Those between 30 and 100,000 pay 57% of income tax
Those between 30 and 50,000 have 30% of income and pay 28% of all income tax.
9,129 people (0.3% of earners) earned 6.7b (6.6% of all income)

The Super Rich

In 2007
5% had 40% of all wealth
That’s 320b or an average of 4.2b per household
There were 33,000 millionaires
UNITE has estimated that their assets are probably now worth about 250b and have called for a levy on them.
ICTU say in their 10 Point Plan For A Better Fairer Way
“We know that the top 1 per cent of the population made about €75 billion during the boom era. Specifically, it can be computed from revenue data that a minimum of €66 billion was made by individuals between 2002 and 2008 – almost €10 billion a year. The top 1 per cent in 2007 held 20 per cent of the wealth, the top 2 per cent held 30 per cent and the top 5 per cent held 40 per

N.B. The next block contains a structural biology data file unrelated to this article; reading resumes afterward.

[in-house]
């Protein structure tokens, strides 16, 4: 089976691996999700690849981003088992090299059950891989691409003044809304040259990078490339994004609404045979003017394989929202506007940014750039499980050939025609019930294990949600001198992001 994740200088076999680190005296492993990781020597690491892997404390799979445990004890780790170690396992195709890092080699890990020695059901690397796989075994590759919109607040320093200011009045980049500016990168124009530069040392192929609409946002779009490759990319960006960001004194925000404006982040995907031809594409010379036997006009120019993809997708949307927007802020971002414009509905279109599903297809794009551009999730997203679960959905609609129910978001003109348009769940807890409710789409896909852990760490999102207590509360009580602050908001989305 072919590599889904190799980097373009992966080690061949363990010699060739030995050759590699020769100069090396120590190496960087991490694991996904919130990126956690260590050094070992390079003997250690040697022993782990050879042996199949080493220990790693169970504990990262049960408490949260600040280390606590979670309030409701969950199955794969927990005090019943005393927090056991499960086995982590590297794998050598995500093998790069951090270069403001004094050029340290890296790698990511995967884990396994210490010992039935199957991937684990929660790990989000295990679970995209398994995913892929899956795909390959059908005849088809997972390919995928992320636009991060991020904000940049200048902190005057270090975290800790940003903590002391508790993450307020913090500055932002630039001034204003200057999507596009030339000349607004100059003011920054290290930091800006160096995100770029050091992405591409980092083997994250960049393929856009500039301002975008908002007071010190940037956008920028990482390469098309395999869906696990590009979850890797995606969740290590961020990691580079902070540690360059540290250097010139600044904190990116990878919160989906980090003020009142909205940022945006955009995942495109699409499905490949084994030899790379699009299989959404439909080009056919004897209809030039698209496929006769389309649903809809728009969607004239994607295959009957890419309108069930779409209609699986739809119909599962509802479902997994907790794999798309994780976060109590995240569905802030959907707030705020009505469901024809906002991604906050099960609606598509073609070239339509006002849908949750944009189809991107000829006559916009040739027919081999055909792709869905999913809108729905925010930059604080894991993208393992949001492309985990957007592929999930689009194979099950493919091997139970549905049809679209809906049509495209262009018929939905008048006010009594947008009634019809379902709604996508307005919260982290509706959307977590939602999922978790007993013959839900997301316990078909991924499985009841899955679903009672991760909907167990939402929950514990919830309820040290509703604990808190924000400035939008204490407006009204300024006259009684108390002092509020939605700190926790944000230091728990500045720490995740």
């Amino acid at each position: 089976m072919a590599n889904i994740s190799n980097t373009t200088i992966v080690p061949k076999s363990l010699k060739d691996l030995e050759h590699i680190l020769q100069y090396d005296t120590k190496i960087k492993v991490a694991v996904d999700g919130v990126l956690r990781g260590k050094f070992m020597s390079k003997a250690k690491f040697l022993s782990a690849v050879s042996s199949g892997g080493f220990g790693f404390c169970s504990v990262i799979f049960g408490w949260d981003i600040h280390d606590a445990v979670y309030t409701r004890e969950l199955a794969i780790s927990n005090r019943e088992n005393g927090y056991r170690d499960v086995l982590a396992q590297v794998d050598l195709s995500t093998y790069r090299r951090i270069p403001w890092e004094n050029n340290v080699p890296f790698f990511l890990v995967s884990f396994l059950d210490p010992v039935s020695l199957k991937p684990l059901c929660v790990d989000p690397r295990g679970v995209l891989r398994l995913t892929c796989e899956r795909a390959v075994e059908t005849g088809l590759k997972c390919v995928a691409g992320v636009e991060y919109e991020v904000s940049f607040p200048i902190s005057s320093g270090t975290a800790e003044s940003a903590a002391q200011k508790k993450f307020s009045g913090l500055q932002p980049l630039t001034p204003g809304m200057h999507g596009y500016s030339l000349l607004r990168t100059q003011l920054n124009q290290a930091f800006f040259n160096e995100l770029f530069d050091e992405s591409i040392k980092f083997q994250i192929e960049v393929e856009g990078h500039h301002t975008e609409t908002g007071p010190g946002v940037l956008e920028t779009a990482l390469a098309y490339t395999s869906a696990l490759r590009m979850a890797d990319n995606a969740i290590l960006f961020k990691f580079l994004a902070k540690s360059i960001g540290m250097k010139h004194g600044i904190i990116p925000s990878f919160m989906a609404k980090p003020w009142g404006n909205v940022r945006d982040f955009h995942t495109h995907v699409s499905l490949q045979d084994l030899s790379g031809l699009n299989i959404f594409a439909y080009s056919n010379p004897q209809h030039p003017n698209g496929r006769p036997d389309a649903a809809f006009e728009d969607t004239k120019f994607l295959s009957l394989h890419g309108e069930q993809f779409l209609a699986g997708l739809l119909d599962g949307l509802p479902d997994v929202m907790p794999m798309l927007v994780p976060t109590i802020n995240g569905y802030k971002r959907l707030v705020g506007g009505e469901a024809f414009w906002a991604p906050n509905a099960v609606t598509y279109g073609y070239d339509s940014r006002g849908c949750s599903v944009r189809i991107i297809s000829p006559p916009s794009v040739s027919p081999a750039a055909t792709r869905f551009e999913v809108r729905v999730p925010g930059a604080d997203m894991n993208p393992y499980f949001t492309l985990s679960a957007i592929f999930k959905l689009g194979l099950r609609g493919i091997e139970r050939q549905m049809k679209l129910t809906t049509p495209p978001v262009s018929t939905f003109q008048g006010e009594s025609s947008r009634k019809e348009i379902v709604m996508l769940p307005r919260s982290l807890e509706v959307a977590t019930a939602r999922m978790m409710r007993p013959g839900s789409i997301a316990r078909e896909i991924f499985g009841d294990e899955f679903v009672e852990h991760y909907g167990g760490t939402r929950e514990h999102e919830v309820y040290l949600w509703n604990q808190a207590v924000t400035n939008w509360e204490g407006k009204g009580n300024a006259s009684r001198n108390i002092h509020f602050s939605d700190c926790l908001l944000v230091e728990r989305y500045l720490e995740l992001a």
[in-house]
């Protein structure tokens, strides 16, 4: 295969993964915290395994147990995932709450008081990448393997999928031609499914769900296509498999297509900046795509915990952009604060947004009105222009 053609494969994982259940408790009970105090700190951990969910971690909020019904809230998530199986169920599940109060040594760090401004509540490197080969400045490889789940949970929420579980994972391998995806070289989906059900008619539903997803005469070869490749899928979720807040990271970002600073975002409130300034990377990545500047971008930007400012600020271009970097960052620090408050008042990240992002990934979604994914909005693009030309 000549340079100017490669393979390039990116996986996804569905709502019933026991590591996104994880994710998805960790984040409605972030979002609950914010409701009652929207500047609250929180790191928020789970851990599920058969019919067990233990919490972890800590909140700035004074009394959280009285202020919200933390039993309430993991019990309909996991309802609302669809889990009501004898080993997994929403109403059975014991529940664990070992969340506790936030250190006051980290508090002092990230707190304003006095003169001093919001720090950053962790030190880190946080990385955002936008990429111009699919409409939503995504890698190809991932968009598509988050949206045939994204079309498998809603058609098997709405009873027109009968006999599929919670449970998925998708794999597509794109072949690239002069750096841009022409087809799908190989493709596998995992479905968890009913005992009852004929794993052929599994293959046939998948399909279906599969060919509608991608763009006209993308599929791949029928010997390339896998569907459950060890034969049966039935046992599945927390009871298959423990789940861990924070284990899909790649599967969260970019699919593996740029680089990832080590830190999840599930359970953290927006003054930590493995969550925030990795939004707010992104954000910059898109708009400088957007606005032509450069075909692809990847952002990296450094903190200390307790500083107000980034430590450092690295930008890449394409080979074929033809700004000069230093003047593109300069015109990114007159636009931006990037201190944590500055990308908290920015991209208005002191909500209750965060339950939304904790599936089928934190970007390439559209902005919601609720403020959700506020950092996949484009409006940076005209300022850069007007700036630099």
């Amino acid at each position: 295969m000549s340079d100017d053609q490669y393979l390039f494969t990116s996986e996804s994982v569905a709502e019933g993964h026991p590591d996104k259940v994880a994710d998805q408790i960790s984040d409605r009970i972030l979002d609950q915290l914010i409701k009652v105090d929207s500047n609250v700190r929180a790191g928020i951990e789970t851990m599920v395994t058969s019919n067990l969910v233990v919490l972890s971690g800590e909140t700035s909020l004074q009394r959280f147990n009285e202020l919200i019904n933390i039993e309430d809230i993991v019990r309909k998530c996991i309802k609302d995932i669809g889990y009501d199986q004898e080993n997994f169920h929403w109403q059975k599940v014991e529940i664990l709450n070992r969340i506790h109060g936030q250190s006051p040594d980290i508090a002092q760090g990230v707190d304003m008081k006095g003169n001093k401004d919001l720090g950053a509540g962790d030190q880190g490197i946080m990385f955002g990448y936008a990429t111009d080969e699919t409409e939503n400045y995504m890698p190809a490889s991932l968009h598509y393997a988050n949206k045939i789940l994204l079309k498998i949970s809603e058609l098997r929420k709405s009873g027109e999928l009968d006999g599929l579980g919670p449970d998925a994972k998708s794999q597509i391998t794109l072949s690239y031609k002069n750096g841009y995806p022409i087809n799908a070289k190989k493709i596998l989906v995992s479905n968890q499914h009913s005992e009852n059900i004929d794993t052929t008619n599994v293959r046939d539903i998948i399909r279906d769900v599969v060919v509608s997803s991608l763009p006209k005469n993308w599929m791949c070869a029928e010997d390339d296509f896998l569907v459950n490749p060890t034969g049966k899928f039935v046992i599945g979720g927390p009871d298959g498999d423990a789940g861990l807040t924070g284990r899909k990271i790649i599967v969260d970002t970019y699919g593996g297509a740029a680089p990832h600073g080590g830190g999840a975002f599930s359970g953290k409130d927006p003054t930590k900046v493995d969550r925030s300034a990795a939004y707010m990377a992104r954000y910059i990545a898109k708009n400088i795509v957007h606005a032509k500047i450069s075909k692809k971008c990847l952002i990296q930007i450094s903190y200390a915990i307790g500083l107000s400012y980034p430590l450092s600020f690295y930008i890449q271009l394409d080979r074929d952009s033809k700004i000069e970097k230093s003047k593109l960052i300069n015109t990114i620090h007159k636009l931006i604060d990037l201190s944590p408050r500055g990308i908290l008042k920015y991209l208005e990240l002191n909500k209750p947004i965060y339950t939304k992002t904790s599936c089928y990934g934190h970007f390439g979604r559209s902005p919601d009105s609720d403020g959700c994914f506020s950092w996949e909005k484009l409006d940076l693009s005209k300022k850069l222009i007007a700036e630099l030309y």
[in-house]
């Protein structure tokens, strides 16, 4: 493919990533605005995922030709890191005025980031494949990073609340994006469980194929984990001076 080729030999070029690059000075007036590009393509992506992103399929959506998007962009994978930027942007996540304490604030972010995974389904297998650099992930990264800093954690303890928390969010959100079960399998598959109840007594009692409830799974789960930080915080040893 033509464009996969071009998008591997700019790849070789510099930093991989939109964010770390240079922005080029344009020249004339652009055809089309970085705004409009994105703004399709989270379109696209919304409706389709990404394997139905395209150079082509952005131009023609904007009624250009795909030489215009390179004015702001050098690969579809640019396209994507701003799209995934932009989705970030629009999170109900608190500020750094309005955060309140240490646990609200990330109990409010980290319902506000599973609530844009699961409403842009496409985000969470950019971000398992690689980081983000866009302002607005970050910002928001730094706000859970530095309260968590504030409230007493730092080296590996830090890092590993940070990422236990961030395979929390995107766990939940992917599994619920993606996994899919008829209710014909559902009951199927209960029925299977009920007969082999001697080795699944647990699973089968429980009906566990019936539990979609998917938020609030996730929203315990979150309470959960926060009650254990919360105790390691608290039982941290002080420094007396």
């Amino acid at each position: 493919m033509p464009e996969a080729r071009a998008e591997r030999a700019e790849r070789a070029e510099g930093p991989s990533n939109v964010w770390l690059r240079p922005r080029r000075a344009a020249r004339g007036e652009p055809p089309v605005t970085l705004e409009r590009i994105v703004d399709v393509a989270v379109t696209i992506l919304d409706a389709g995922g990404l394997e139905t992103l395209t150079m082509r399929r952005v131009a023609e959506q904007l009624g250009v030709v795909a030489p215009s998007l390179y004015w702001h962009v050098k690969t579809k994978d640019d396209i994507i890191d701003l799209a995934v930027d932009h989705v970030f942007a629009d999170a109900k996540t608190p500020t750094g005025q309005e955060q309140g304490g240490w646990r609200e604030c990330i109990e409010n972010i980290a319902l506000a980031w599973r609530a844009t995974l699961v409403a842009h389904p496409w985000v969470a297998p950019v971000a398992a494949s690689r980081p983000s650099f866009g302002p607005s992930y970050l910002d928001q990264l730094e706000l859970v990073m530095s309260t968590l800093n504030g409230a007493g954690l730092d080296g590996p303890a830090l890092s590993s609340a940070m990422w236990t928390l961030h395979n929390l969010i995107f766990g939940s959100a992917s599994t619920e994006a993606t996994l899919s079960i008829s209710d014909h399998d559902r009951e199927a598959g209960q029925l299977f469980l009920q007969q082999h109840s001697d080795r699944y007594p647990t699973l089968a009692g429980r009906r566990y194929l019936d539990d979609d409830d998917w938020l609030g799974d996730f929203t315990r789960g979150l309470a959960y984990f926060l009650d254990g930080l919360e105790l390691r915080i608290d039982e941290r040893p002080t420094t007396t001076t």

cent. How can this money have disappeared because for every developer who paid over the odds for land there had to be an owner who received the money? “

The rich list printed in the Sunday Independent at the end of March shows that the top 300 have €50 billion between them

The most recent budget in December took €73m off millionaires but €760m of social welfare recipients.
ICTU claim that in 2009 the share of wages in national income fell by €5b while the share of profits from trade, farms and rent increased by €3 billion.

In the year to March 2010 there was an increase in the Live Register of 65,918 (+17.9%).
There are 433,000 people unemployed.

In 2009 unemployment increased by nearly 105,000. It has more than doubled since March 2008. It has increased by 236,000 since March 2008. It was 5.2% then and is now 13.4%.

In the 1980s it peaked at 226,000 and took four years to rise from 6% (1979) to 14% (1984).